26 parts of a Speculative Fiction story by J Lenni Dorner
I pull in the garage, turn off my truck, and rest my head for a moment before getting out. The trash cans haven’t been brought in. It’s doubtful that anyone got the mail from the box. My neighbor’s dog has left a “present” at the end of my driveway again. Welcome home, Attie.
Inside I find my youngest, Mercedes, taking up the entire kitchen table and surrounding floor. Is she cutting up vegetables for dinner? Washing the dirty dishes? Doing any chores at all? No. Of course not. I should be glad she’s doing something other than watching videos on the computer. “Dare I ask what this is?”
“Science project. We had to either make a computer model presentation or a craft one. I decided to do the craft one since I don’t have my own laptop.”
I ignore the veiled message about wanting her own electronics. “Uh huh. And when is this masterpiece due?”
Deep breath. I turn around, open the refrigerator, and pull out ingredients for dinner. “The teacher certainly didn’t give you much time.”
“Yeah. I mean, she mentioned it once, one freaking time, like back in the first week of school. But then today was the first time she said it’s due tomorrow.”
“Mmhmm.” I nod as I picture the class calendar with reminders posted on it. I don’t have the fortitude to argue today.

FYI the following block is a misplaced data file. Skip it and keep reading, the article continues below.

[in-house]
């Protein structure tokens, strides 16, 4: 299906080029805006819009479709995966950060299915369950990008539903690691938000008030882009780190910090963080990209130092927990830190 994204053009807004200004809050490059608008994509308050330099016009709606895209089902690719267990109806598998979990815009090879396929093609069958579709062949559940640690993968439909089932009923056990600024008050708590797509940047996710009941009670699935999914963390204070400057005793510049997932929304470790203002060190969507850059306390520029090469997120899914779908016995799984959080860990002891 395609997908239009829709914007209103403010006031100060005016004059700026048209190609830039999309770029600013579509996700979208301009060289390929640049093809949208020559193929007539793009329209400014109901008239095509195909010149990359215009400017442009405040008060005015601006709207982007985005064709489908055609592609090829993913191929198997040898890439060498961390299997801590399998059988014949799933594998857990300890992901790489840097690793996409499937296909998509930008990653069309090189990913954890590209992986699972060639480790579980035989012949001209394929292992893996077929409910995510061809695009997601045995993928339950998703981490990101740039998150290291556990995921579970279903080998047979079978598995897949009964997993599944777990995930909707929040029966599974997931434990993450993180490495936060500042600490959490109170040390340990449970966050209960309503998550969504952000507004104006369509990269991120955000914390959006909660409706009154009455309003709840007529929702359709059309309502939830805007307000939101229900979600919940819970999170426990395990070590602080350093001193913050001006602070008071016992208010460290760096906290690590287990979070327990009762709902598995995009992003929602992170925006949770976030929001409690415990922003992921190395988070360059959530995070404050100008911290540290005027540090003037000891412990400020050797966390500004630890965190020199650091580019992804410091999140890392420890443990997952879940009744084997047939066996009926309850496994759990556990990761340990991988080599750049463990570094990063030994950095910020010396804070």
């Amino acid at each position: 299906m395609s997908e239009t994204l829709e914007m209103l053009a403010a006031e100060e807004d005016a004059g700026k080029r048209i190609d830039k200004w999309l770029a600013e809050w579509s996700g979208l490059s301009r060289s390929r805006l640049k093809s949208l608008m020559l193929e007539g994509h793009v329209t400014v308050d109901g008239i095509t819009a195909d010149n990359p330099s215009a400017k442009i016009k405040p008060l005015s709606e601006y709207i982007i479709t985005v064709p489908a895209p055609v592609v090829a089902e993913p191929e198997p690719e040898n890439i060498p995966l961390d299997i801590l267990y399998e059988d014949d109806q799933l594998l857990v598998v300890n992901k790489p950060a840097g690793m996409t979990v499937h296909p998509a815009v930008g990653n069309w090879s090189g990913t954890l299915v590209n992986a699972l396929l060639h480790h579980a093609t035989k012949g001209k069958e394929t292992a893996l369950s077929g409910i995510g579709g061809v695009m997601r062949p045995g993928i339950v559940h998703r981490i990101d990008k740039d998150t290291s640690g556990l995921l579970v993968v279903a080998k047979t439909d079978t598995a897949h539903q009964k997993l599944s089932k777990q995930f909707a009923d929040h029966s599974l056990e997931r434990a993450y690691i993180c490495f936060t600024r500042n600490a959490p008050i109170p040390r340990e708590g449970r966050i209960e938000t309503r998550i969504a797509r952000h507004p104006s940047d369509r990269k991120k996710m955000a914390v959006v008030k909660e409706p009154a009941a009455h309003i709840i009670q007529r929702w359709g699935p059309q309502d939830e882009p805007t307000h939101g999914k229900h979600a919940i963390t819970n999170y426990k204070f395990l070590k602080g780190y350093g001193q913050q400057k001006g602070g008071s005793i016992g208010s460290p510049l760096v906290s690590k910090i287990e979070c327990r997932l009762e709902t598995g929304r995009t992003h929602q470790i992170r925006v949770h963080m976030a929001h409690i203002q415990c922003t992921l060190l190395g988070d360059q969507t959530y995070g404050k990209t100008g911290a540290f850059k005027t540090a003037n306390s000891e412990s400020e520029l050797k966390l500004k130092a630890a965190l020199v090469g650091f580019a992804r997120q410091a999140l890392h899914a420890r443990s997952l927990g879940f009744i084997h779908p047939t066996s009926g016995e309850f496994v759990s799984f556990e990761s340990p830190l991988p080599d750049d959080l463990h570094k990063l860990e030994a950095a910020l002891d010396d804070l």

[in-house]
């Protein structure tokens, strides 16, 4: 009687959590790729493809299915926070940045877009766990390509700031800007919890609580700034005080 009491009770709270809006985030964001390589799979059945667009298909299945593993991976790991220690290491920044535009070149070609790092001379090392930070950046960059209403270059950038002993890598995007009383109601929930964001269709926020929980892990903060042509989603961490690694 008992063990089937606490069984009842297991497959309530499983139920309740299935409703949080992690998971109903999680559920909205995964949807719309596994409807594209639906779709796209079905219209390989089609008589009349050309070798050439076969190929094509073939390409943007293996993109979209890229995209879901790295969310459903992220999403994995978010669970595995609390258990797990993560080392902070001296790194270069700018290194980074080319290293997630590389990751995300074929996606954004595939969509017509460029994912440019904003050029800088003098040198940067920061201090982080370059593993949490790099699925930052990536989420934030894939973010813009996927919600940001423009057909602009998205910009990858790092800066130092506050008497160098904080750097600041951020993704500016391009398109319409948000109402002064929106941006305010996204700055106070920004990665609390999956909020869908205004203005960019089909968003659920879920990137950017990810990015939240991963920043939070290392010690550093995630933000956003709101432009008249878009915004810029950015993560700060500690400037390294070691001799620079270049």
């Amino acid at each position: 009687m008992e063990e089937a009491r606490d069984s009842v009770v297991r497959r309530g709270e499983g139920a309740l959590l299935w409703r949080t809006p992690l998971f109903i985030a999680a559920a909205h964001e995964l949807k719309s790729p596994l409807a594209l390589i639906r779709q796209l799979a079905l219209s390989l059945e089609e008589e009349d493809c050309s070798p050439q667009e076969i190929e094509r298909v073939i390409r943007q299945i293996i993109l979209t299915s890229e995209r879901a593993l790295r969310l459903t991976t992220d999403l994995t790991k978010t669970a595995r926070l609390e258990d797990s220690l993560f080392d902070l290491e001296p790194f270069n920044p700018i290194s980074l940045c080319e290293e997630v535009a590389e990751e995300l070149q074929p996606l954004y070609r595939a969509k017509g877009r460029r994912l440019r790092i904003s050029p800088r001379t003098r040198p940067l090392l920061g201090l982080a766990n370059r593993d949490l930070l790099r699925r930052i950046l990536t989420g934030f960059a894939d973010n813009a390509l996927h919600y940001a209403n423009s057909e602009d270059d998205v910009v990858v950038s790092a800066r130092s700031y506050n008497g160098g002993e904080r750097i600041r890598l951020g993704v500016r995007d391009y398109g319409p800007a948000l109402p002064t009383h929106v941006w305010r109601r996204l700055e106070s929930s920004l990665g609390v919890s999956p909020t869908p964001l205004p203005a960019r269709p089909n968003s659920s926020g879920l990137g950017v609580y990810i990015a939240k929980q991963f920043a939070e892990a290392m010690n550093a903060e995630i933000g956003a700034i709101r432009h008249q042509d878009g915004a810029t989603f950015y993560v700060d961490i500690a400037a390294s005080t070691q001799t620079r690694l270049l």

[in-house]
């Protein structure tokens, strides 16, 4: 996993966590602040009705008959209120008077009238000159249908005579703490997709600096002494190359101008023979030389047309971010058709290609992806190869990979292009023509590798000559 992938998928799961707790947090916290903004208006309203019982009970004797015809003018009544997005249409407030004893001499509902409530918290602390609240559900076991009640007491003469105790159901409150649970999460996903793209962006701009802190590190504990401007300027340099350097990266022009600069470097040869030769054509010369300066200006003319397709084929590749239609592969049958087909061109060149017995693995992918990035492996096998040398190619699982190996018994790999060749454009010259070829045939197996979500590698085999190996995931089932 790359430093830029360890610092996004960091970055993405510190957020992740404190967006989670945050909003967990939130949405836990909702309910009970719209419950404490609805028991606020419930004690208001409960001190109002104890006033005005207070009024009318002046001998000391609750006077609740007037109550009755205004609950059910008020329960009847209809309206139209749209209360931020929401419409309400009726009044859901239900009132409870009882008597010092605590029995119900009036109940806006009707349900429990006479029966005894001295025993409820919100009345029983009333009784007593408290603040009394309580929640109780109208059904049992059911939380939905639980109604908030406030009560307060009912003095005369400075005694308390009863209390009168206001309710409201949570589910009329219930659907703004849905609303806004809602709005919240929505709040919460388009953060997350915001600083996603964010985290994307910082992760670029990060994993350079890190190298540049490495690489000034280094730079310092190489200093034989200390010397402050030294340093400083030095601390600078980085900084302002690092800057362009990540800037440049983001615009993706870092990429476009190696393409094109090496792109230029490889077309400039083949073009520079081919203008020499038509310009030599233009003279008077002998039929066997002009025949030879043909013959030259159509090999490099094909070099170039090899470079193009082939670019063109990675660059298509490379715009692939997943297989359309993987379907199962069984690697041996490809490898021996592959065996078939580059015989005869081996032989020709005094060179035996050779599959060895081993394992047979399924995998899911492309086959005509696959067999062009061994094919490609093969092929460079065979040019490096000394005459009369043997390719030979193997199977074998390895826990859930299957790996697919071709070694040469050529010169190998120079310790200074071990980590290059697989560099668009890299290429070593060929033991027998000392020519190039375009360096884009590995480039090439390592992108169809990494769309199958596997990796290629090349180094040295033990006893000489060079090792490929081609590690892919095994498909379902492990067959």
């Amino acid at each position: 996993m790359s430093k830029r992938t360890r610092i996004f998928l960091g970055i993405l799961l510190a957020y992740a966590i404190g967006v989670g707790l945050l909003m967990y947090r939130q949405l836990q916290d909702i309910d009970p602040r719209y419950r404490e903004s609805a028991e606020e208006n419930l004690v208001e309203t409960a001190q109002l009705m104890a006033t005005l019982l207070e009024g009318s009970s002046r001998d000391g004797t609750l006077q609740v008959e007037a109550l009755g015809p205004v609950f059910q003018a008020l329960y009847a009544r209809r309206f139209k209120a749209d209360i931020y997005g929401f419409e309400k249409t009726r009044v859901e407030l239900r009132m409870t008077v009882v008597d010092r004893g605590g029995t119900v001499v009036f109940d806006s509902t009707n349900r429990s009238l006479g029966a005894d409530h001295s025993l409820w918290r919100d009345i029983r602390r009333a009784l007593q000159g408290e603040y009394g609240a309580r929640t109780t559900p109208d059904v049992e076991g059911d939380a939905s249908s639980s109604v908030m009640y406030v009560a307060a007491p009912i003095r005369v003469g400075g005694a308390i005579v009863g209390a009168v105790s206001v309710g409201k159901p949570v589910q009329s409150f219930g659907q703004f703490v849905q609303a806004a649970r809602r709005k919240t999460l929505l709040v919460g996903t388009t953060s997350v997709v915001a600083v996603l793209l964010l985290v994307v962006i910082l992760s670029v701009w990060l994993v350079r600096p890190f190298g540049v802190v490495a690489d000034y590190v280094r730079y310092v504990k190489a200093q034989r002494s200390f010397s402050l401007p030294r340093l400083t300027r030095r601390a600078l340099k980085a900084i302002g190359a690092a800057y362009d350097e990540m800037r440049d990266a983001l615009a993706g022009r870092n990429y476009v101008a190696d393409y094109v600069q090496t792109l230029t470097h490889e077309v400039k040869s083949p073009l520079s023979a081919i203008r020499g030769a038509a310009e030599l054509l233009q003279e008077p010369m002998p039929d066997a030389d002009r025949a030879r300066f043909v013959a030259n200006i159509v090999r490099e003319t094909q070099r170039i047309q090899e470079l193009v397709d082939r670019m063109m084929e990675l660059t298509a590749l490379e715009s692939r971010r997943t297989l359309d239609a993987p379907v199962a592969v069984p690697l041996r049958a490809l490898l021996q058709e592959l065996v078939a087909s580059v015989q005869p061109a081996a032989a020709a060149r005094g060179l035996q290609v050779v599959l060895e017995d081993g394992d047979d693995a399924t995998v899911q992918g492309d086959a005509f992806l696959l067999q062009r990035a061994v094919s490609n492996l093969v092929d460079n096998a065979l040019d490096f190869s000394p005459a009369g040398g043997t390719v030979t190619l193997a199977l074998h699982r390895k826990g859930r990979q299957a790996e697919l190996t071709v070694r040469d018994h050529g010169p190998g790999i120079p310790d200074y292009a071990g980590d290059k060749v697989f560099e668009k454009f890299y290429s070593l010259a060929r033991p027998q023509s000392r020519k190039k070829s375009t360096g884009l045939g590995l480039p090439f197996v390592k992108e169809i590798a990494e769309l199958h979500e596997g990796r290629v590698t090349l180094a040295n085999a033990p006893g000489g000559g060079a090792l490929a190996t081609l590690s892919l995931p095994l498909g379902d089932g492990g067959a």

“Mystic said to tell you that you owe her for gas and for these supplies.”
“I see. And where is your sister?”
“Duh. It’s Tuesday. She has group.”
I chop a freshly washed carrot. “Right. Glad she’s going.”
The grief groups had been too much for me. But today, of all days, I’m grateful that she has support. I take my knife to a butternut squash.
“So what is this science project, anyway?”
“A model of the solar system. Is Earth more blue or green? Or maybe brown?”
I mince the garlic cloves. “Astronauts nicknamed our world ‘The Blue Marble.’ Our oceans take up more space than our land.”
“Okay. Phaeton is green. Do they lack oceans?”
“No, it’s mostly swamp, we think.”
I toss the carrots and onion in a pot, letting them soften as they cook.
“Why don’t we know? I mean, it’s the next planet over. How come we haven’t been there?”
The onion gets to me. Just the onion, nothing more. “Many victories earned may please Justice straightaway, unless nothing progresses.”
“What?” Mercedes looks at me like I’ve lost my mind.
“It’s a mnemonic to remember the planet names and order. Mars is our neighbor. Phaeton is beyond that. And because of the way planets orbit, it’s usually on the other side of the sun.”
“Earth is about 93 million miles from our Sun. And Phaeton is about 221 million miles from our Sun. So Phaethon is 314 million miles away?”
“Sure.” I don’t want to explain the math. Tears run down my face. It’s from the onion. It has nothing to do with the mnemonic my son had come up with when he did the same project that Mercedes is doing now.
Do you have a mnemonic to remember the planets of the solar system? (One that probably doesn’t include Phaeton. Ha ha.)
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